Place where there is lot of DHA in animal is brain. So eating pasture raised cattle or lamb brain is healthy :) I’m planing to do things like that when I will buy a farm.

    I think that we shouldn’t worry about getting as humanity in future if we just cut using unhealthy industrial vegetable oils (canola, sunflower, cotton seed, corn, soy..). Anyway most healthy cultures (hunter-gatherers)get about 2-5% of they calories as polyunsaturated fats. We can get enough if we eat animals that were raised in permaculture way :)

    You can create also milk rich in omega 3 if cows are raised on pasture. Giving cows/goats/sheep sea buckthorn (Hippophaë rhamnoides) (also elagnace family) or Eleagnus spp. (gumi, russian olive, autum olive…) leaves is also great for cows and omega 3 content. Latin name of sea bucthor is greek word shiny horse – that’s because it got good fats. I don’t know are they converted to DHA unfortunately.

    Interesting resources about fats and pasture raised animals:
    http://www.eatwild.com/healthbenefits.htm
    http://wholehealthsource.blogspot.com/2010/05/pastured-dairy-may-prevent-heart.html

    And this one is good – experiment on rats fed different fats but the same amount calories. Rats gain weight diffrently:
    http://wholehealthsource.blogspot.com/2008/12/vegetable-oil-and-weight-gain.html

    Reply
  11. Øyvind Holmstad

    Thank you Wojciech for all this information! Surely industrialized eggs and chicken is a hazardous thing to eat, as I saw a program on TV recently showing a study they are full of omega-6. Surely, the best is eggs from hens fed on a variety of herbs, and I think camelina should be just one of many. Variety, like always, is the key here.

    Reply
  12. Steve Rushton

    Have used Comfrey since 1980 for all types of ailments from bone fractures to sprains and muscle pain, I mainly use the root and infuse grape seed oil or make a poultice of the ground up root. My first experience with Comfrey was on 1980 after back surgery. I would bath in a hot water bath with ground up leaves and roots on a regular basis. my recovery was speedy and I have NO back problems 30 yrs later.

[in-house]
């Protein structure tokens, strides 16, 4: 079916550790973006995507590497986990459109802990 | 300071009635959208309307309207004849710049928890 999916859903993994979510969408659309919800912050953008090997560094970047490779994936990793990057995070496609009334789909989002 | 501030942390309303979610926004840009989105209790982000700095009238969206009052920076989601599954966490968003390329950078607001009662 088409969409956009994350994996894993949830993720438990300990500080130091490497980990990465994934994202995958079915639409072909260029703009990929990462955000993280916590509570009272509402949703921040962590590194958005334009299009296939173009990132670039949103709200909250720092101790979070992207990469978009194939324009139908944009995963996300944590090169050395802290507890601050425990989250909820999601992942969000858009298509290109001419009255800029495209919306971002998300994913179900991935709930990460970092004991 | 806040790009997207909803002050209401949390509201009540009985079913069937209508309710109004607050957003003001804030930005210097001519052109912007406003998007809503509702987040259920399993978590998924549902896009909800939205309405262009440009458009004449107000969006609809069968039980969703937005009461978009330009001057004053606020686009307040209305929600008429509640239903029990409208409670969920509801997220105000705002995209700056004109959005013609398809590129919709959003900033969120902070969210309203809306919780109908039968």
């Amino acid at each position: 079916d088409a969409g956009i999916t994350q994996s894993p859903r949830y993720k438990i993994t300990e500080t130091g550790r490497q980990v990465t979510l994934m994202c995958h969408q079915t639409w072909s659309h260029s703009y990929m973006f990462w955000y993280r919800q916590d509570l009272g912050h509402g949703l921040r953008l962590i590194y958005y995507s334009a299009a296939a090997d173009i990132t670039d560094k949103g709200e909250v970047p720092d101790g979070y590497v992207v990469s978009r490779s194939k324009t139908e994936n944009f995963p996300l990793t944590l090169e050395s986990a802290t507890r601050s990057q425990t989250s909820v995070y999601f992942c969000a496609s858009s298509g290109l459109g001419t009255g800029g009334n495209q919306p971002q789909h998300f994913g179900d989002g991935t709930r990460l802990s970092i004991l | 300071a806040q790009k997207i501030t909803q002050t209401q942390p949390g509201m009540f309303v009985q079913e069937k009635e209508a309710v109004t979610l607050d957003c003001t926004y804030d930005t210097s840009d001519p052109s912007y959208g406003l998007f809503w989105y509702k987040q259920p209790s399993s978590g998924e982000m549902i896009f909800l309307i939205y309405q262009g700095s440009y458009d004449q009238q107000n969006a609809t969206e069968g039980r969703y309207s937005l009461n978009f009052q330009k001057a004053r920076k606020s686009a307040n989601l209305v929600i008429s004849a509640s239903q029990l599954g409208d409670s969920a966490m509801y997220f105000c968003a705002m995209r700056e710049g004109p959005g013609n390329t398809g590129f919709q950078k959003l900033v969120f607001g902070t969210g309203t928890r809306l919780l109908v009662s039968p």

Is it true that black olives have the same toxic properties said to be in Comfrey, if so should the authorities ban black olives?

    Reply
  13. Tanya Retallack

    As in all things… MODERATION is key… The French paradox.. a little of everything …

    Reply
  14. David

    Yes the root is best kept for external use – its a super powerful healer – external used with hot compresses. The leaf is ok for occasional consumption but not regular. Drink or eat the leaves for 2 or 3 days is best then stop for 3 – 4 days … small quantities are all that is needed to gain healing effects. Comfrey’s power is in wound healing and deep tissue repair such as deep muscle or bone repair when applied externally. Use a hot moist compress to activate or use comfrey oil (root soaked in vegetable oil for 2 or 3 weeks).

    Reply
  15. Randy

    Some excellent comfrey links from Dr Christophers Herbal Legacy site where they are currently refuting some of the findings and methodologies used by the FDA. There are 4 separate links on the site, the first is the most technical one, the others are more anecdotal and written by their schools graduates & Master Herbalists.
    http://herballegacy.com/Comfrey.html
    http://herballegacy.com/Comfrey_Hoover.html
    http://herballegacy.com/Seitz_Comfrey.html
    http://herballegacy.com/Comfrey_Thesis.html

    Reply
  16. Emmanouil karamousadakis

    Nice article. Just a correction. The scientific name of the confrey it is not Latin. Its Greek. Symfyto. Sym means together, fyto is the word for plant in ancient and modern Greek.

    Reply